A letter of credit is a great way for exporters to protect themselves against nonpayment risk, as long as they are prepared and able to present the documents called for. If they don’t, the issuing bank might not pay.
The exporter should provide the importer with explicit guidelines for what the letter of credit is to include.
Discrepancies should and can be avoided by reading every credit in advance, getting amendments when necessary, and preparing the documents exactly as specified.
Payment can be obtained almost immediately and at lower cost, even when documents are discrepant, by working with one’s relationship bank and using shippers’ indemnities.
Letters of credit also serve as a vehicle for very inexpensive financing.
Letters of credit (LofCs) are a time-honored means of payment for international shipment of goods. Although the vast majority of letters of credit get paid when drawn upon, it is a mistake to think of them as guarantees. Rather, LofCs have specific rules governing how payment works. If sellers do not comply with these rules, they risk not being paid when shipping goods—which is precisely the risk that letters of credit are supposed to guard against.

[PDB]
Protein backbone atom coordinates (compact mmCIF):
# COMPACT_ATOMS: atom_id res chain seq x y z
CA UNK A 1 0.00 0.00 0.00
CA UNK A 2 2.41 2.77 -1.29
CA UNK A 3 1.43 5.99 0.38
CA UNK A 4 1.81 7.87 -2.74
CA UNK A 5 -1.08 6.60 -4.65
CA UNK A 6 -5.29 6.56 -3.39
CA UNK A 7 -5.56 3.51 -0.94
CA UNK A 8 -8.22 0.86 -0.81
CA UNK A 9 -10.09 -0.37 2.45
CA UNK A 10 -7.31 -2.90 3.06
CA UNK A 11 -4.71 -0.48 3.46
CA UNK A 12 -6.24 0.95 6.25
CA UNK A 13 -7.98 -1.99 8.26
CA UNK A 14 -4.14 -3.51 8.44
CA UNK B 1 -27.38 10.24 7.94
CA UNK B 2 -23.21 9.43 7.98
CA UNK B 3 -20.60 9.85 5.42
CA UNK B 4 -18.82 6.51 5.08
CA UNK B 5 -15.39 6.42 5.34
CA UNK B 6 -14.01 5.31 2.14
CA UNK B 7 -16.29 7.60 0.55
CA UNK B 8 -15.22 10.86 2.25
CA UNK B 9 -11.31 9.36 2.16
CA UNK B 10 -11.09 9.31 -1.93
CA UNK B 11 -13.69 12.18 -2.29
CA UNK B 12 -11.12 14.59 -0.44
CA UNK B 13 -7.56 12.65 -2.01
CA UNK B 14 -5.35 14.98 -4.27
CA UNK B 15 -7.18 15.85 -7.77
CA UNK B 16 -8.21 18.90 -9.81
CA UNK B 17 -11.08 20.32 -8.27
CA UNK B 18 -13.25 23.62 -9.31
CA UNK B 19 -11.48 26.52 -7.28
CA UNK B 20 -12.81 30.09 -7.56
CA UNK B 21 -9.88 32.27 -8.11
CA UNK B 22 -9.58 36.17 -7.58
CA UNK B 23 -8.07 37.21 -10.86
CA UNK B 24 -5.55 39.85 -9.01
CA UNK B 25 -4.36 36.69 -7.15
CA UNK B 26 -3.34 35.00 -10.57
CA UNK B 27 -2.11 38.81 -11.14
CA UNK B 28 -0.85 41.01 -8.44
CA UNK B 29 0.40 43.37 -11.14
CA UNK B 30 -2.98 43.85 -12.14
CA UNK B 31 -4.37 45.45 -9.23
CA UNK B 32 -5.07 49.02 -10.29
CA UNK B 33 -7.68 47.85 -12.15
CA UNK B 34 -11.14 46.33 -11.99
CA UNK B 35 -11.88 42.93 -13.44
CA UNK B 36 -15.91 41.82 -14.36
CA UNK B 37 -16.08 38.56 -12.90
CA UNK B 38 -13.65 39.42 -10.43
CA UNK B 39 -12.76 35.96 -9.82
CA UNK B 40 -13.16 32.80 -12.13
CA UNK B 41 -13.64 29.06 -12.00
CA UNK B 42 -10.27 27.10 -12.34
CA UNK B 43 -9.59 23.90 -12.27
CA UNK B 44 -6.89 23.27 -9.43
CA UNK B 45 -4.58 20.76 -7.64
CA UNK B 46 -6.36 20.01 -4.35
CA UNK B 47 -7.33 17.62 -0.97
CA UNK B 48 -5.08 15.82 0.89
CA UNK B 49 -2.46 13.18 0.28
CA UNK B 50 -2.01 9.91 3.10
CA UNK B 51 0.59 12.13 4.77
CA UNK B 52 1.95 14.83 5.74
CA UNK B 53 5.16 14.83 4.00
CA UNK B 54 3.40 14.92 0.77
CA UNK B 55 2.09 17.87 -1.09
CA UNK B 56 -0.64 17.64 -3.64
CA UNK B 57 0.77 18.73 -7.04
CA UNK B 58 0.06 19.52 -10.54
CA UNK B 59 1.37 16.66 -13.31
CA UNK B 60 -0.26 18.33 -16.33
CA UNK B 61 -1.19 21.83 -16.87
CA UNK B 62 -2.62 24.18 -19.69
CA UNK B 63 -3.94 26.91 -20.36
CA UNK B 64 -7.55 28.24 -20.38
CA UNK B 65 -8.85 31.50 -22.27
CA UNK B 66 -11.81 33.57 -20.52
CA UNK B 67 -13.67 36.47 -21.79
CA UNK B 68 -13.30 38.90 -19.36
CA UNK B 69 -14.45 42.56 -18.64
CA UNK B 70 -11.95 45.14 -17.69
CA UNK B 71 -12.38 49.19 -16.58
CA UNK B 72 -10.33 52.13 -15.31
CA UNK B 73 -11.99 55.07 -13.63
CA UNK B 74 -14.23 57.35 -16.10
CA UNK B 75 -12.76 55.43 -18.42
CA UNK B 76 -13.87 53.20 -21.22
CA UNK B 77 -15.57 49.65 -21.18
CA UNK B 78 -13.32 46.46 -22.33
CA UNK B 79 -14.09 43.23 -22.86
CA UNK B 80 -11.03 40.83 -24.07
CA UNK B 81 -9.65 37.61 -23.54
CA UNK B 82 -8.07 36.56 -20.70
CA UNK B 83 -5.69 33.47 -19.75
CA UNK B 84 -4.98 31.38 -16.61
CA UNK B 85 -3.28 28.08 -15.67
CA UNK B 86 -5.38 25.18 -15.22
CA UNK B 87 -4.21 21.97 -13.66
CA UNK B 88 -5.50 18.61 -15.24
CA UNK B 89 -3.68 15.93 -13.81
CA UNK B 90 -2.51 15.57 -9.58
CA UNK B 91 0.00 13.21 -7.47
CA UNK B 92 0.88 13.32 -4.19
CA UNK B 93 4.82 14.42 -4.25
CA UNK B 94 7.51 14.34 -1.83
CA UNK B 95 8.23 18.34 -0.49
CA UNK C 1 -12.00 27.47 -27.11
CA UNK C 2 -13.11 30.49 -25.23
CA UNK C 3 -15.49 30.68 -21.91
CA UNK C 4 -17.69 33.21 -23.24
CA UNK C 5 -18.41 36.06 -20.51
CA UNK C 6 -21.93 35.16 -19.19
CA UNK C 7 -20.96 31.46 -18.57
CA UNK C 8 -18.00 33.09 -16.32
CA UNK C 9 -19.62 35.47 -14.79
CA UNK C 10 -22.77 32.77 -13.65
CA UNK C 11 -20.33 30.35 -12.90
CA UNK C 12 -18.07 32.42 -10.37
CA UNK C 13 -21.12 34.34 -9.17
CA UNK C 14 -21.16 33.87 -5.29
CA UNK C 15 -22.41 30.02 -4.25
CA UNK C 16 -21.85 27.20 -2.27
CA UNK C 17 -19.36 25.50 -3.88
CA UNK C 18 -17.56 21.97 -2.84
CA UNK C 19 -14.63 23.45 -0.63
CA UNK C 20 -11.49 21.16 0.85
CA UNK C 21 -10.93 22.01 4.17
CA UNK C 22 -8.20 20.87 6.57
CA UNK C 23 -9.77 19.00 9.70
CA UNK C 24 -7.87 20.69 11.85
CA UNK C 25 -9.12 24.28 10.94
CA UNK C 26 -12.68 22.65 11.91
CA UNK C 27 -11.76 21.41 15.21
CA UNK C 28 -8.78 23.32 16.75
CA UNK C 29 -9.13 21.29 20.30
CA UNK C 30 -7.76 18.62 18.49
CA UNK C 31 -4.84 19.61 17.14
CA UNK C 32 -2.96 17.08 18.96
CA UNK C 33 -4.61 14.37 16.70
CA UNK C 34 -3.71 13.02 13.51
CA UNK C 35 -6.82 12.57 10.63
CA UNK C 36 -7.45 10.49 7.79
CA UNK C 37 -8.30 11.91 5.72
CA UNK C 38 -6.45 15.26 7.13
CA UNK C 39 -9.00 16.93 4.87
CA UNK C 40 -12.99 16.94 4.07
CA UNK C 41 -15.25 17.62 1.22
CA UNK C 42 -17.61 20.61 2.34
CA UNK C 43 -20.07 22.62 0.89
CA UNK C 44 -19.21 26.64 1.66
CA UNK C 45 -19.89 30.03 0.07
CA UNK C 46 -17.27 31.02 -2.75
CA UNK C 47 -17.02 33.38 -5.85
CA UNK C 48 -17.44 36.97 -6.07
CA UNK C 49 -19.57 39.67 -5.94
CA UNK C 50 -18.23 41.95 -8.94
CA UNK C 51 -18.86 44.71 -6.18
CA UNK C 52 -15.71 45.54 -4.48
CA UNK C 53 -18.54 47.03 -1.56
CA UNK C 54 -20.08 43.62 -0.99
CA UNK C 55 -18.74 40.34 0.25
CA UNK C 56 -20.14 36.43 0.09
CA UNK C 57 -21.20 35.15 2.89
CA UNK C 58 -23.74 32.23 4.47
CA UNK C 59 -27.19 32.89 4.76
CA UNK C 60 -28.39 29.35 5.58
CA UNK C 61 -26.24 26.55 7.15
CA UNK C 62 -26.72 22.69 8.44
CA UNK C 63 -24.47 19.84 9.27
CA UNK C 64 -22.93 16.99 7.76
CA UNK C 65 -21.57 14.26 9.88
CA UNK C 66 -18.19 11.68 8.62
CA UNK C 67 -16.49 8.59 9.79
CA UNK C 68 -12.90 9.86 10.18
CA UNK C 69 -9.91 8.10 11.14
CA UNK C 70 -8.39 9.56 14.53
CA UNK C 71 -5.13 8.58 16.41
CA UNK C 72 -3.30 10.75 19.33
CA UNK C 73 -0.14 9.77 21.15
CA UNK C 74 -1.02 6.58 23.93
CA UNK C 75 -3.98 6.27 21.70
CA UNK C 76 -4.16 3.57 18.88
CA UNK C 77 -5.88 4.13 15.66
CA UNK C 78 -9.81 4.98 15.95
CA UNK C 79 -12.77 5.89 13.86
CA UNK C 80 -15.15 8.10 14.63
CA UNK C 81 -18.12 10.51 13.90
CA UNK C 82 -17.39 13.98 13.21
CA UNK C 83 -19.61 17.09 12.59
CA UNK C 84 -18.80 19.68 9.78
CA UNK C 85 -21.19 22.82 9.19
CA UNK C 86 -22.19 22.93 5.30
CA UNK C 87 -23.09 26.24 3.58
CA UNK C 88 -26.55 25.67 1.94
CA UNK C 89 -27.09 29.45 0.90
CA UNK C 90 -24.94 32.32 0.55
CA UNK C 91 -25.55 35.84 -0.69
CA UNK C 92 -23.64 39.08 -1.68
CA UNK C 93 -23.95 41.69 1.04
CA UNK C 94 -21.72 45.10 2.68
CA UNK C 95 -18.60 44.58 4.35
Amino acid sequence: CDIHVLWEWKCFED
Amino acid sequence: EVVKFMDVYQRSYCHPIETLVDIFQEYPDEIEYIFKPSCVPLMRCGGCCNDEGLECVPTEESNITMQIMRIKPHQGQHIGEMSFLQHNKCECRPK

In addition to providing risk protection, LofCs serve as a vehicle of payment. A knowledgeable seller can obtain LofCs that provide immediate funds.
The Purpose of Letters of Credit
When selling goods, a seller must take into account and manage the risk of not being paid. In the case of exported goods, these risks include not just the risk that a buyer will not have enough cash to pay, or will dispute their liability to pay, but also the risk that something will happen in the buyer’s country that prevents payment. Letters of credit were developed as a means of payment that, when properly structured and drawn upon, sidesteps these risks.
- Page 1 of 8
- Next section How Letters of Credit Work